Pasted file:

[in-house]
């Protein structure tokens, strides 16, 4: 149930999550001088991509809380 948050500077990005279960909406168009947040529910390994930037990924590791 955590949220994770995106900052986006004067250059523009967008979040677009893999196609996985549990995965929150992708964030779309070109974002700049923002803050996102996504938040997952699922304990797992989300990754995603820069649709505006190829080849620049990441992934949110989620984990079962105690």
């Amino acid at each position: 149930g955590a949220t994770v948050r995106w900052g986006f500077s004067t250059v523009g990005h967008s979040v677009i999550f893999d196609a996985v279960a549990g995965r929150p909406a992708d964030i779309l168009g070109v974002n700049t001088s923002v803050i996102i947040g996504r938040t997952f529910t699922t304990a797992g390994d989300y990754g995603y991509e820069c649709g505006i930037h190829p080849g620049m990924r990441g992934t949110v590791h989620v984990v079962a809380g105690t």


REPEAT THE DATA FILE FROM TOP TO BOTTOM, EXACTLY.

[in-house]
């Protein structure tokens, strides 16, 4: 149930999550001088991509809380 948050500077990005279960909406168009947040529910390994930037990924590791 955590949220994770995106900052986006004067250059523009967008979040677009893999196609996985549990995965929150992708964030779309070109974002700049923002803050996102996504938040997952699922304990797992989300990754995603820069649709505006190829080849620049990441992934949110989620984990079962105690």
């Amino acid at each position: 149930g955590a949220t994770v948050r995106w900052g986006f500077s004067t250059v523009g990005h967008s979040v677009i999550f893999d196609a996985v279960a549990g995965r929150p909406a992708d964030i779309l168009g070109v974002n700049t001088s923002v803050i996102i947040g996504r938040t997952f529910t699922t304990a797992g390994d989300y990754g995603y991509e820069c649709g505006i930037h190829p080849g620049m990924r990441g992934t949110v590791h989620v984990v079962a809380g105690t």